h/t: Anna at Feministing
SuChin Pak is sitting, Zen-like, on a plush chair in a whimsically decorated office in New York’s trendy SoHo district. It’s almost superhuman that she is so calm and collected after the whirlwind 24 hours she’s just had.
First, she moderated a morning roundtable discussion with successful female CEOs. Then immediately after, she filmed MTV Iggy’s “Best New Band in the World” special, playing host to a concert that starred K-pop sensation, 2NE1. After wrapping that, she made her rounds with the media, doing interviews in her role as the talking head for Daily Candy, the trendsetting email newsletter and website.
With her brown locks swooping over her left shoulder, Pak is wearing a slouchy gray United Bamboo top paired with YSL stilettos. Her nails are decorated with stickers—black and white, Zebra-striped. “They’re just Sally Hansen, but aren’t they cool?” she quips, brushing off any presumption that she may possess even a hint of haughty sensibilities.
After all, this is the same Pak—once a face of the Girl Scouts—who organically became a role model to thousands of young girls. Through the affable personality she displayed on MTV News and the grounded sensibility she demonstrated with other shows like My Life (Translated)—a series that delved into themes of immigration—the 37 year old became a trailblazer for Asian Americans in entertainment television.
From the red carpet to the Planet Green Network, she’s tackled interviewing the likes of Jay-Z to washing her hair with floor soap for a TV segment.
You’ve been at MTV for over a decade and have become an entertainment icon among Asian Americans. Do you ever miss the thrill of going live every day?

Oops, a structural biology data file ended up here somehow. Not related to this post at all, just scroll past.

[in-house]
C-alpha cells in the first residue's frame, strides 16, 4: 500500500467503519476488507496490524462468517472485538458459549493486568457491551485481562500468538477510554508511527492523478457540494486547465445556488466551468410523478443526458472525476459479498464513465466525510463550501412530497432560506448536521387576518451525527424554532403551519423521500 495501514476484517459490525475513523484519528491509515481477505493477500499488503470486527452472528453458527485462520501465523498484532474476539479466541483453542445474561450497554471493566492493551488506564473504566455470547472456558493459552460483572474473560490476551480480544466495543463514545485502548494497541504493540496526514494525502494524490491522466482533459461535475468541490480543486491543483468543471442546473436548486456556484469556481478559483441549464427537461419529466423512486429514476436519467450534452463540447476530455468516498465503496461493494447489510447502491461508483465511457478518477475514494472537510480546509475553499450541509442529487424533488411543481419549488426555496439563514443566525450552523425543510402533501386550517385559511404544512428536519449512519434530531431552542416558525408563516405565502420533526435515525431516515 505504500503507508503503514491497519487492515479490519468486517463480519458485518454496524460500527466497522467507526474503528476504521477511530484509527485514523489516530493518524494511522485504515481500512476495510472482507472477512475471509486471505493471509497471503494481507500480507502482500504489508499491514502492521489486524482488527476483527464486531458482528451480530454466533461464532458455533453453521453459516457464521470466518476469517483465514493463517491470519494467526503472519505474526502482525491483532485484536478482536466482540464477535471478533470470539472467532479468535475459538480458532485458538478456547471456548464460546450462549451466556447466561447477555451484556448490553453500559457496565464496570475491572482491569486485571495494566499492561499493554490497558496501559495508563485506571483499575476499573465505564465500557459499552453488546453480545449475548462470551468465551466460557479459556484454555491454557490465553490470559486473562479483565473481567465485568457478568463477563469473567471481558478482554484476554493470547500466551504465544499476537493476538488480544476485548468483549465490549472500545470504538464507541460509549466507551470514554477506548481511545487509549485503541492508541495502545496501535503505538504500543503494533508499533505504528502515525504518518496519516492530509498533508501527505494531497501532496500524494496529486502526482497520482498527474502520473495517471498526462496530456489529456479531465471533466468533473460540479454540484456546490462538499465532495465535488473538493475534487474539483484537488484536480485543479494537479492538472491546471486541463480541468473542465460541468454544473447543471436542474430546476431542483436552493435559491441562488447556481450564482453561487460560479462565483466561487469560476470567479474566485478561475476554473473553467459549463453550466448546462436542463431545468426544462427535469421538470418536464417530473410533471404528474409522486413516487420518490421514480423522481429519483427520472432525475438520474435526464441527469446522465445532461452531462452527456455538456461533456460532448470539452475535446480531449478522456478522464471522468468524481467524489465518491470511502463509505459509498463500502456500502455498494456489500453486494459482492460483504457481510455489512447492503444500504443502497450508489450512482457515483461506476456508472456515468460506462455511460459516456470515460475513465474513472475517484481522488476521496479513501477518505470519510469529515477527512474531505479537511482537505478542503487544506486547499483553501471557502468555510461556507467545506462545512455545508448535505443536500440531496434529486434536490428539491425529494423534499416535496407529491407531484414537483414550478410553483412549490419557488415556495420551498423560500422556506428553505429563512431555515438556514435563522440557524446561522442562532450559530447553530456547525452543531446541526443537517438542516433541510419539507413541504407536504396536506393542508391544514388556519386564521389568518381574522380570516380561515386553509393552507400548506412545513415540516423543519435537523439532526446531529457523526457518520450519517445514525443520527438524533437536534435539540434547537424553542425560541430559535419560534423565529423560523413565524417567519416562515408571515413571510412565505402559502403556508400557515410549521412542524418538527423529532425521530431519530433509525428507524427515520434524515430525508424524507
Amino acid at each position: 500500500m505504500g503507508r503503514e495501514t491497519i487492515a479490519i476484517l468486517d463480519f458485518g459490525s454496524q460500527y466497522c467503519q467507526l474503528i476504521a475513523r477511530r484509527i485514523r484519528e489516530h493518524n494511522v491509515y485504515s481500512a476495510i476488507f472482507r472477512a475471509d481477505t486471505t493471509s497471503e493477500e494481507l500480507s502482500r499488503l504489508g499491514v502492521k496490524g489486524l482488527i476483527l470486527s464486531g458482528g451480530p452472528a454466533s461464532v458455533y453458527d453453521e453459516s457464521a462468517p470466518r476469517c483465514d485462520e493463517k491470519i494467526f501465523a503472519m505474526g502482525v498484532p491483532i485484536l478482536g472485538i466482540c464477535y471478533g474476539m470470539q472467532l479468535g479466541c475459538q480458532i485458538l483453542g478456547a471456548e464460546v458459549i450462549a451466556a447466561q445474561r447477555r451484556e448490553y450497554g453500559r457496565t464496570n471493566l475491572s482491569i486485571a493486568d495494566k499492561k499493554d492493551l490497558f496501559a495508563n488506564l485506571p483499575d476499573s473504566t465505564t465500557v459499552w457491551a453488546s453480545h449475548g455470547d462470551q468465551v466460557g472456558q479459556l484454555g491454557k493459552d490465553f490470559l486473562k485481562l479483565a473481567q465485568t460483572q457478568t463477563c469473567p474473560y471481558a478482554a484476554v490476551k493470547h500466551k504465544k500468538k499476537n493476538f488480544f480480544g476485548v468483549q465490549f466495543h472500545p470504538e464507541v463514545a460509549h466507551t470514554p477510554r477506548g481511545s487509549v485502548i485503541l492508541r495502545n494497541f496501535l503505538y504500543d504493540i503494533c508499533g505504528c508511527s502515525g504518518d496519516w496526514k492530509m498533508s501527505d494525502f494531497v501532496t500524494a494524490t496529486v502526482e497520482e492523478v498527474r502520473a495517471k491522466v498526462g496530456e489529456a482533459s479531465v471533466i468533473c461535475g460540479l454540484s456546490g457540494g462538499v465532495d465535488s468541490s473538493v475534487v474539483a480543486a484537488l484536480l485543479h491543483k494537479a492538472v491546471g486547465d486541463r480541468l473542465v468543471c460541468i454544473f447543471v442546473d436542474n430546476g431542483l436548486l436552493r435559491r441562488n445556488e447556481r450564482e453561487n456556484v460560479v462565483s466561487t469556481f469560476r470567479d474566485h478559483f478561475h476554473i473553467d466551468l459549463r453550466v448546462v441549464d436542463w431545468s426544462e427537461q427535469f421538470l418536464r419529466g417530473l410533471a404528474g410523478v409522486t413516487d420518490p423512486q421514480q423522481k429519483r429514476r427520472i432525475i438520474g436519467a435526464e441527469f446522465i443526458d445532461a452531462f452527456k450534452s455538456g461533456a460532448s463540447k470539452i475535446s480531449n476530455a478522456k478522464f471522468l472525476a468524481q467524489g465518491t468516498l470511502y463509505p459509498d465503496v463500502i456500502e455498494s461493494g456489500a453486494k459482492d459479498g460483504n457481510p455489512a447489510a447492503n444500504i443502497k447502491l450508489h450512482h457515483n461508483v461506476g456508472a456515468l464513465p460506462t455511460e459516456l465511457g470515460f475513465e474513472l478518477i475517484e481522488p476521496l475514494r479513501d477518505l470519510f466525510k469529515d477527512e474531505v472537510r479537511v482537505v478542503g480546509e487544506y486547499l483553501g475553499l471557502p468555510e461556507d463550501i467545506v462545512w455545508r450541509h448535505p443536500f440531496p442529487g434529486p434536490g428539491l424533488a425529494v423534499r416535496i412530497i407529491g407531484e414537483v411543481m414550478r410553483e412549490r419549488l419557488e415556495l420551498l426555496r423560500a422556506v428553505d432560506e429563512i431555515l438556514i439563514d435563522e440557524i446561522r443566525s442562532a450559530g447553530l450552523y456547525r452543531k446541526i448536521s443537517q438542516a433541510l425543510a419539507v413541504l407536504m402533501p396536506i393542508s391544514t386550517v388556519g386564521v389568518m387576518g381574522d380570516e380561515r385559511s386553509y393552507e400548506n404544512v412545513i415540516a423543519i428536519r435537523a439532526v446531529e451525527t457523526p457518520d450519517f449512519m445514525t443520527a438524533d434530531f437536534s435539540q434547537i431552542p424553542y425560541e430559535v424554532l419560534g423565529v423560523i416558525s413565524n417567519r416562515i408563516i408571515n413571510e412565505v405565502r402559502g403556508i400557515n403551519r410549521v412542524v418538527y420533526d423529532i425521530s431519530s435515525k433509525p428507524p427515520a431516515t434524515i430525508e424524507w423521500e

It’s like, I’m a sixth-year senior. College is amazing. You want to stay there. You don’t want to get out in the real world, you don’t want to deal with adults. But at the same time, at some point, you have to graduate and as you’re getting older, it’s like, it gets a little weird. Do I miss it? No. I have such amazing memories and so much of my life and my identity is wrapped up in that time in my life, but you know you grow up. I mean, do I miss being 23? Not really. Did I love it? Yes. But if somebody were to give me a pill and I was 23 tomorrow, I would not take that. And I don’t miss it because I still have so much of what I loved about it in my life.
What did you love most about MTV?
I loved MTV because I got to go to a job that was different every day. I got to be on camera, I got to pitch stories, and I got to do reporting and hosting, and I’m still doing that. It still looks the same, only today I might not be talking about ‘N Sync, I’m talking about young female entrepreneurs.But that’s also what I want to talk about. When I was 23, I think I was really into talking about ’N Sync and Justin Timberlake. It just wouldn’t interest me in the same way. I’ve been really lucky that my career has grown up with me. I think a lot of people fall into that trap of starting off at such a really big place, an iconic place, at such a young age, and their career never grows up as they grow up, so it’s almost a curse. It’s a gift and a curse.
What do your immigrant parents think of your career?